Tag Archives: East Village

Hear Me Read at The Red Room This Wednesday

25 Aug


I’m excited to reveal that poet RA Araya asked me to read with a bunch of super talented artists this Wednesday, August 27, 2014, from 7 to 10pm, at The Red Room. RA usually somehow manages to persuade me to read Homer in the Ancient Greek (no small feat!), but this time he said I was free to read whatever I wanted so I’m planning on reading from my memoir. If you’re interested in getting a candid look into my weird life, now’s your chance!

Author Ronnie Norpel will be hosting. She runs a great reading series uptown, and I admire the way she makes transitions between sets so natural. The other artists scheduled are each so unique that it’s kind of a dizzying array of poetry, jazz, fiction, and tap dance:

poets performance at 7pm:

  • Moira T. Smith
  • Sarah Sarai
  • Stephanie Nikolopoulos
  • Liz von Klemperer
  • Linda Kleinbub
  • The tap-dancing and choreography of Camille Schmoeker

music by The New York City Brass Brothers at 7:45pm

Chris Barrera & the ‘flash-back-puppy’ band at  8:15pm

The venue is gorgeous. I kind of want to live inside of it. The brainchild of Denis Woychuk, The Red Room is a lush speakeasy-style lounge on the third floor of KGB Bar (85 East 4th Street) in the East Village in New York City. It even has a bathtub by the bar!


The event is $10, but I have a special discount offer for you: if you rsvp on Facebook you get half off! There’s also a 2 drink minimum.

See you there!

* * *

For other upcoming events, check out my appearances page. If you’re looking to book me for a reading or hire me to teach a writing workshop, you can contact me at snikolop {@} alumna.scrippscollege.edu.


Greek American Fashion Week: Angelo Lambrou

20 Sep

Of the four designers showing their Spring/Summer 2013 collections at the Greek American Fashion Week Show, only Angelo Lambrou debuted a wedding gown.  The fashion show’s founder and emcee Maria Pardalis, who looked gorgeous in one of Lambrou’s dresses (see pic here), described Lambrou’s Spring/Summer 2013 collection as “African tribal bridal.”  The all-white wedding gown made use of folds and folds of cloth, capturing movement and conjuring drama.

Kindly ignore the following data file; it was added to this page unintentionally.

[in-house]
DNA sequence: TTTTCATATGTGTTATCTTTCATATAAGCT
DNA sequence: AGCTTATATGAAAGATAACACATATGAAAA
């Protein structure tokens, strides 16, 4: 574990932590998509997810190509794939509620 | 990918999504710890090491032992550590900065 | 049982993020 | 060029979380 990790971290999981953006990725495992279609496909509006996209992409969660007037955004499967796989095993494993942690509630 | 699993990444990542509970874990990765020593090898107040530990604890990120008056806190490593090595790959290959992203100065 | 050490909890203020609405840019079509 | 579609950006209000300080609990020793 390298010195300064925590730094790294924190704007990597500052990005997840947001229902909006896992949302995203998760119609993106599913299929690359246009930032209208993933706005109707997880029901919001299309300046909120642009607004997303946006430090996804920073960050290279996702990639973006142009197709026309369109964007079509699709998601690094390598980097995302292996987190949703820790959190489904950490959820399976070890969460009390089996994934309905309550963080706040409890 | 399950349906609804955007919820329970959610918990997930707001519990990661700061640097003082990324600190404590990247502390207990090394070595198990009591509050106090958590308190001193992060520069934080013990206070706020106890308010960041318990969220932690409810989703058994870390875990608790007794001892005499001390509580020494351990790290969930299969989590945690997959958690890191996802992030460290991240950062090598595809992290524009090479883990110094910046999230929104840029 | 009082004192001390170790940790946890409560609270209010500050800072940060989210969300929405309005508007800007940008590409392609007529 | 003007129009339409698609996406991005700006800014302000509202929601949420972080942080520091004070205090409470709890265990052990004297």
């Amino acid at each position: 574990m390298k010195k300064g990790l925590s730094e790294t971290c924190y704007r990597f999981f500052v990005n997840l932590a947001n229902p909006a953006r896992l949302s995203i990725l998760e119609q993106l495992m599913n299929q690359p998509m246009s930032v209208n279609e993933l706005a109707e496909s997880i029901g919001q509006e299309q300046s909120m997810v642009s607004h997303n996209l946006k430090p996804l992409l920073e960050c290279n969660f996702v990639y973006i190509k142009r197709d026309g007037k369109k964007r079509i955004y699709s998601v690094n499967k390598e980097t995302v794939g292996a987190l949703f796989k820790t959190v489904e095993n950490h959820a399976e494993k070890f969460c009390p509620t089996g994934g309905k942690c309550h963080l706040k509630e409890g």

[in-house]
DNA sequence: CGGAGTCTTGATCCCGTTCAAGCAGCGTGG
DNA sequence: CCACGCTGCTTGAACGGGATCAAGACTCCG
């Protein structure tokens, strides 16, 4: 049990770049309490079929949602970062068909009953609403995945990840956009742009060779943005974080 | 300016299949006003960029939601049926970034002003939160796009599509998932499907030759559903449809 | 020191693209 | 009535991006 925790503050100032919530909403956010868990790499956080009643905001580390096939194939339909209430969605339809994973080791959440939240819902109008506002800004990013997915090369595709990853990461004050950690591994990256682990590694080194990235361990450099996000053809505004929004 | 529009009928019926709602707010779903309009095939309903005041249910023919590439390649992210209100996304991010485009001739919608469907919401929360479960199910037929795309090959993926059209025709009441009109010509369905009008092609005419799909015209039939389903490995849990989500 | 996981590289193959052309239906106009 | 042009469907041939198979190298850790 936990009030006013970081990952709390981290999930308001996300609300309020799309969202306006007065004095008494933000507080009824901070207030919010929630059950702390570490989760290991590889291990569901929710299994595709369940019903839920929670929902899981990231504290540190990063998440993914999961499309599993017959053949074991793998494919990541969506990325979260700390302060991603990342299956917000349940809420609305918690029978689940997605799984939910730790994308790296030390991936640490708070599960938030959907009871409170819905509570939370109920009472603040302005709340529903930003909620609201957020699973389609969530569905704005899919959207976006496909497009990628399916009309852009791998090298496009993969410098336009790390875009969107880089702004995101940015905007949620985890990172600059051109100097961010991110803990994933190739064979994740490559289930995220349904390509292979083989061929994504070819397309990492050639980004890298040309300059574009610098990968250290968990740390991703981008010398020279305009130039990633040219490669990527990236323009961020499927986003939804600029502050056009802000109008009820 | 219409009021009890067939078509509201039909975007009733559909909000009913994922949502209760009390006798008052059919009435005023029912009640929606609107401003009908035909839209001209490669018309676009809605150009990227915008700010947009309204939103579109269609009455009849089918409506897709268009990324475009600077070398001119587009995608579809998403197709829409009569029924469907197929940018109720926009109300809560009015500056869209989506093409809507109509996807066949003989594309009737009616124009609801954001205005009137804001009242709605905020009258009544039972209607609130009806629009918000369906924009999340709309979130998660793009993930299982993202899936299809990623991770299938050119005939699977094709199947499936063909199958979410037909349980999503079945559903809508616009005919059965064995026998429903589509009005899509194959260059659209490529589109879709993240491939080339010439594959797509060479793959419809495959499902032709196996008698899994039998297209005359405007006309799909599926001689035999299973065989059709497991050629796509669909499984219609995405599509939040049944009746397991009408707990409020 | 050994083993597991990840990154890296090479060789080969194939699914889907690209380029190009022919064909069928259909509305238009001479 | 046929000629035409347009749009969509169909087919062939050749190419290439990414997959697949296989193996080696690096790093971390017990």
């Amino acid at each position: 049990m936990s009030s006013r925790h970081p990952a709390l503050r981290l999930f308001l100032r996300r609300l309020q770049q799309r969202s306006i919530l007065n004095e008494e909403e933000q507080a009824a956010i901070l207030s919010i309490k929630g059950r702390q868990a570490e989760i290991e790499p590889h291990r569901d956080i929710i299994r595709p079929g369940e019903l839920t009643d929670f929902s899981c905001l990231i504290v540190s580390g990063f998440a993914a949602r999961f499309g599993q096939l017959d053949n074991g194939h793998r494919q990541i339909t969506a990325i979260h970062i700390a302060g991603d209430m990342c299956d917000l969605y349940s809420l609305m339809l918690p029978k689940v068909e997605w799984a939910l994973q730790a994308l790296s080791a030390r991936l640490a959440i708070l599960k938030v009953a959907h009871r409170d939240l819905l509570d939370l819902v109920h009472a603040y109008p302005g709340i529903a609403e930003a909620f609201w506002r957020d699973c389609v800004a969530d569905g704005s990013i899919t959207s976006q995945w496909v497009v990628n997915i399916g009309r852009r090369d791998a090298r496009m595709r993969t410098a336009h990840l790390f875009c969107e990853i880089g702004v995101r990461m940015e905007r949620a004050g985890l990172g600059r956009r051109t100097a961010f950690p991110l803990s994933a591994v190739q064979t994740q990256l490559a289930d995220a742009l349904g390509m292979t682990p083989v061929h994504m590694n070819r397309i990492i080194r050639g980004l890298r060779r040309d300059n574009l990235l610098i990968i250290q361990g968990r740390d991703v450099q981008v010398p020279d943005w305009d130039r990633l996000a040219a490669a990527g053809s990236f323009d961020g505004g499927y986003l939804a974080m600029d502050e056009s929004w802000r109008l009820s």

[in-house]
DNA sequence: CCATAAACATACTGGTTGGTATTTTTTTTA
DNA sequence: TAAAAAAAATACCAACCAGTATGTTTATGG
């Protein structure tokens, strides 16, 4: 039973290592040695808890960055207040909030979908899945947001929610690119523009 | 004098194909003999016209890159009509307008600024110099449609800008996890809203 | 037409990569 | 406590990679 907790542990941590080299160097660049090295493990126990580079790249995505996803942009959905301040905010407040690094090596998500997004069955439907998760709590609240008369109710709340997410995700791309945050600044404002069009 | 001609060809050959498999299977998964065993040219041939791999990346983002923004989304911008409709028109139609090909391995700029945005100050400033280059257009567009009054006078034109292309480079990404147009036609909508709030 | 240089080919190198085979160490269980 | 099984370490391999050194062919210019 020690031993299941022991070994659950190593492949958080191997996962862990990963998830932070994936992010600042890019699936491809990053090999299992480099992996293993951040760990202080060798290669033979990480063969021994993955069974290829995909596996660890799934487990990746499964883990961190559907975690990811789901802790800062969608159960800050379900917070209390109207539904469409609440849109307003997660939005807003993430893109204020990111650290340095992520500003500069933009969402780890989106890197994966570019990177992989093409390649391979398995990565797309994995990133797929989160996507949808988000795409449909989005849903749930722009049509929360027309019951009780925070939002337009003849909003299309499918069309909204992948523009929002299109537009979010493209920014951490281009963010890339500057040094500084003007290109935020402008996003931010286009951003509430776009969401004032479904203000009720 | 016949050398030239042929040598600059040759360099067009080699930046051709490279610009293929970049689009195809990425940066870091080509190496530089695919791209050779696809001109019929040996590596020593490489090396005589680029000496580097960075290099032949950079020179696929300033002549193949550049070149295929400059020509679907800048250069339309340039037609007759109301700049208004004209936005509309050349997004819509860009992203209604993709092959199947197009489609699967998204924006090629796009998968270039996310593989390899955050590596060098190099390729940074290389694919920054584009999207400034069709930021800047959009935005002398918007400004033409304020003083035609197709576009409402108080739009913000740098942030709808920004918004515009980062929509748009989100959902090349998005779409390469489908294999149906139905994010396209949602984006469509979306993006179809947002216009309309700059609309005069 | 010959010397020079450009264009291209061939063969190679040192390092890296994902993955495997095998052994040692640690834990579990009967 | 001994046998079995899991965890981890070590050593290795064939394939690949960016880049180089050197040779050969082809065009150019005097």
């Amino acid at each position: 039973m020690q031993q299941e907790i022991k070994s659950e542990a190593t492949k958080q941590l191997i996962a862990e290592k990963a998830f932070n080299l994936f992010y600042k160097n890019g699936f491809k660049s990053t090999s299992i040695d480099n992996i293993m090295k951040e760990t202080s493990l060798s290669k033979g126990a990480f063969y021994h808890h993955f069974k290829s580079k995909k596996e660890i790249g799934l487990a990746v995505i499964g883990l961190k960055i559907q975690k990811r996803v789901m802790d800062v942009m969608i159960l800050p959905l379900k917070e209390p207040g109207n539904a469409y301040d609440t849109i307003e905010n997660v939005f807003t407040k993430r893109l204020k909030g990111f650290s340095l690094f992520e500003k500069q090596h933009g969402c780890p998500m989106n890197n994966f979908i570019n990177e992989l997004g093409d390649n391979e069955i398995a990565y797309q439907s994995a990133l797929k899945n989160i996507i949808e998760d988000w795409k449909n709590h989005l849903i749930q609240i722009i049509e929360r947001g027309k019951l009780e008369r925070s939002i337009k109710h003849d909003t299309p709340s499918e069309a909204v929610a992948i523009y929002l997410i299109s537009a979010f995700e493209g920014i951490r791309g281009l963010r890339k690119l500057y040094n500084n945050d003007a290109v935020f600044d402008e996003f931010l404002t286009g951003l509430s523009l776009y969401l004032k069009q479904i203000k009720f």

Another dress in his collection kept that billowy white skirt but swapped out the top for a polka-dotted red strapless top.  It’s perfect for bride who wants a wedding dress with unique personality.  It doesn’t have to be worn as a wedding dress, though.  It could also be worn to a fancy summer soiree, say a moonlit cruise.  An alternate version was that same dress but with a black bottom.  This looked even more like evening wear.  What caught my attention was the accessorizing — check out those fantastic statement necklaces!

In addition to the rollicking-waves dresses, there were also sleek evening dresses and smart daytime dresses.  The sleek evening dress was classic, a true wardrobe staple.  The daytime dresses had a retro vibe with stripes, polka dots, and thick piping.  They were flirty in a campy sort of way.  Very adorable.

Angelo Lambrou is based in the East Village here in New York now, but he was born in Southern Africa to Greek-Cypriot parents.  He studied fashion in Johannesburg and London before returning to Botswana to start his own fashion line.  He worked with Miss Botswana in 1999 and designed all the contestants’ dresses for the 2000 Miss Universe competition; he dressed Patti LaBelle for the 2002 Grammy Awards and Maria Bello for the Secret Window premier.

Pics from My Reading at The Penny Farthing

25 Jun



I had such a blast reading at The Penny Farthing in the East Village on June 18.  The event was hosted by C3 Storytellers, and the crowd was one of the best I’ve ever had.  The audience had so much energy, and the other performers were absolutely dynamic and thoughtful.

One of the other performers just happened to be Lamont Hiebert, of the band Ten Shekel Shirt, whom I’d seen perform years ago.  He’s also the co-founder of Love146, a nonprofit working to end child sex slavery.  He shared some stories about working with survivors.

The last person to present was poet Steven Bono Jr., who did a mashup of everyone’s work.  Since his poem so perfectly captured the spirit of the evening, I asked if I could reprint it, and he said yes: